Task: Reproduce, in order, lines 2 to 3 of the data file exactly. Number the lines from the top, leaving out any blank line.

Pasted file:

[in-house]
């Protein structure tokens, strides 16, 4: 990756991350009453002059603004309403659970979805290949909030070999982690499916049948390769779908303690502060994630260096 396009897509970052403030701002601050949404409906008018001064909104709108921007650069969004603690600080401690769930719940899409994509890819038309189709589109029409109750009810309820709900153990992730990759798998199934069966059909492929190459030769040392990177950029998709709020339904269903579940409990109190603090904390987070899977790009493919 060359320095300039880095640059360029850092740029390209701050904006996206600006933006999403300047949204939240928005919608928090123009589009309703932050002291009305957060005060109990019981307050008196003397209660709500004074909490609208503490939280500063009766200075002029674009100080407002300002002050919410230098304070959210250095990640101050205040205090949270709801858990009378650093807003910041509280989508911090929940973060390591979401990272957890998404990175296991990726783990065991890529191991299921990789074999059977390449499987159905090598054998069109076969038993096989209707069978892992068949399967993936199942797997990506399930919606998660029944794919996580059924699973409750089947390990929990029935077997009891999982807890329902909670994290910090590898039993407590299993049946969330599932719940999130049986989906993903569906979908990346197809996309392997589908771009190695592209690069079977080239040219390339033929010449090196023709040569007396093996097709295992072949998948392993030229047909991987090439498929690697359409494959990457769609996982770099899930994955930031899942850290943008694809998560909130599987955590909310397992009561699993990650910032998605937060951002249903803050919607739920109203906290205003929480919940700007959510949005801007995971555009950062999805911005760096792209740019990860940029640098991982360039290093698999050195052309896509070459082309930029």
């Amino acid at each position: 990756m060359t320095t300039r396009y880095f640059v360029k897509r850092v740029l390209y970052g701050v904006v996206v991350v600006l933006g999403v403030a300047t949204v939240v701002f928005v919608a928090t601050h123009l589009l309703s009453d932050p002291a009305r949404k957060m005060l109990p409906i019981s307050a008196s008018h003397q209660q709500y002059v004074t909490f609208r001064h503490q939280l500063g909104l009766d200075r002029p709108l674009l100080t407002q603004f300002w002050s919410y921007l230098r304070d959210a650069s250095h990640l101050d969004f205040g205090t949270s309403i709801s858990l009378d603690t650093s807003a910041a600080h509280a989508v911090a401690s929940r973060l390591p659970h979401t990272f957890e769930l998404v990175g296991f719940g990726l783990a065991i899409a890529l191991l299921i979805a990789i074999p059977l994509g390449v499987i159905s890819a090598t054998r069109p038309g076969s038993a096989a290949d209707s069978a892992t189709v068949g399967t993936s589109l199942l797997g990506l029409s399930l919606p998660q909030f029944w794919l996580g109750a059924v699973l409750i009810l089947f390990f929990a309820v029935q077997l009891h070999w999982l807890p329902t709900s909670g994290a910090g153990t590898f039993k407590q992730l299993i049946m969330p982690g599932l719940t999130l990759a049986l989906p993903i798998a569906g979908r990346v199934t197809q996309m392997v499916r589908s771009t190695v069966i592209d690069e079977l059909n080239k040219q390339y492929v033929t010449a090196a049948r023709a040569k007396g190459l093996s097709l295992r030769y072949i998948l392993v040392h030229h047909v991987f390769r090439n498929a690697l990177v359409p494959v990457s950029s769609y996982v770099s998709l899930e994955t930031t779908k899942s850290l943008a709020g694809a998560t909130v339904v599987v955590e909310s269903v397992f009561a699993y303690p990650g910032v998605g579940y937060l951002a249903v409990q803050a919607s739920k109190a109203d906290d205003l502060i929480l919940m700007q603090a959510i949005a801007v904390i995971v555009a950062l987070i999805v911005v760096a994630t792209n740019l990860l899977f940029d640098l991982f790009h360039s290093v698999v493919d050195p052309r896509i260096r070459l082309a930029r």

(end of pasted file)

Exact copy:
């Protein structure tokens, strides 16, 4: 990756991350009453002059603004309403659970979805290949909030070999982690499916049948390769779908303690502060994630260096 396009897509970052403030701002601050949404409906008018001064909104709108921007650069969004603690600080401690769930719940899409994509890819038309189709589109029409109750009810309820709900153990992730990759798998199934069966059909492929190459030769040392990177950029998709709020339904269903579940409990109190603090904390987070899977790009493919 060359320095300039880095640059360029850092740029390209701050904006996206600006933006999403300047949204939240928005919608928090123009589009309703932050002291009305957060005060109990019981307050008196003397209660709500004074909490609208503490939280500063009766200075002029674009100080407002300002002050919410230098304070959210250095990640101050205040205090949270709801858990009378650093807003910041509280989508911090929940973060390591979401990272957890998404990175296991990726783990065991890529191991299921990789074999059977390449499987159905090598054998069109076969038993096989209707069978892992068949399967993936199942797997990506399930919606998660029944794919996580059924699973409750089947390990929990029935077997009891999982807890329902909670994290910090590898039993407590299993049946969330599932719940999130049986989906993903569906979908990346197809996309392997589908771009190695592209690069079977080239040219390339033929010449090196023709040569007396093996097709295992072949998948392993030229047909991987090439498929690697359409494959990457769609996982770099899930994955930031899942850290943008694809998560909130599987955590909310397992009561699993990650910032998605937060951002249903803050919607739920109203906290205003929480919940700007959510949005801007995971555009950062999805911005760096792209740019990860940029640098991982360039290093698999050195052309896509070459082309930029």
């Amino acid at each position: 990756m060359t320095t300039r396009y880095f640059v360029k897509r850092v740029l390209y970052g701050v904006v996206v991350v600006l933006g999403v403030a300047t949204v939240v701002f928005v919608a928090t601050h123009l589009l309703s009453d932050p002291a009305r949404k957060m005060l109990p409906i019981s307050a008196s008018h003397q209660q709500y002059v004074t909490f609208r001064h503490q939280l500063g909104l009766d200075r002029p709108l674009l100080t407002q603004f300002w002050s919410y921007l230098r304070d959210a650069s250095h990640l101050d969004f205040g205090t949270s309403i709801s858990l009378d603690t650093s807003a910041a600080h509280a989508v911090a401690s929940r973060l390591p659970h979401t990272f957890e769930l998404v990175g296991f719940g990726l783990a065991i899409a890529l191991l299921i979805a990789i074999p059977l994509g390449v499987i159905s890819a090598t054998r069109p038309g076969s038993a096989a290949d209707s069978a892992t189709v068949g399967t993936s589109l199942l797997g990506l029409s399930l919606p998660q909030f029944w794919l996580g109750a059924v699973l409750i009810l089947f390990f929990a309820v029935q077997l009891h070999w999982l807890p329902t709900s909670g994290a910090g153990t590898f039993k407590q992730l299993i049946m969330p982690g599932l719940t999130l990759a049986l989906p993903i798998a569906g979908r990346v199934t197809q996309m392997v499916r589908s771009t190695v069966i592209d690069e079977l059909n080239k040219q390339y492929v033929t010449a090196a049948r023709a040569k007396g190459l093996s097709l295992r030769y072949i998948l392993v040392h030229h047909v991987f390769r090439n498929a690697l990177v359409p494959v990457s950029s769609y996982v770099s998709l899930e994955t930031t779908k899942s850290l943008a709020g694809a998560t909130v339904v599987v955590e909310s269903v397992f009561a699993y303690p990650g910032v998605g579940y937060l951002a249903v409990q803050a919607s739920k109190a109203d906290d205003l502060i929480l919940m700007q603090a959510i949005a801007v904390i995971v555009a950062l987070i999805v911005v760096a994630t792209n740019l990860l899977f940029d640098l991982f790009h360039s290093v698999v493919d050195p052309r896509i260096r070459l082309a930029r």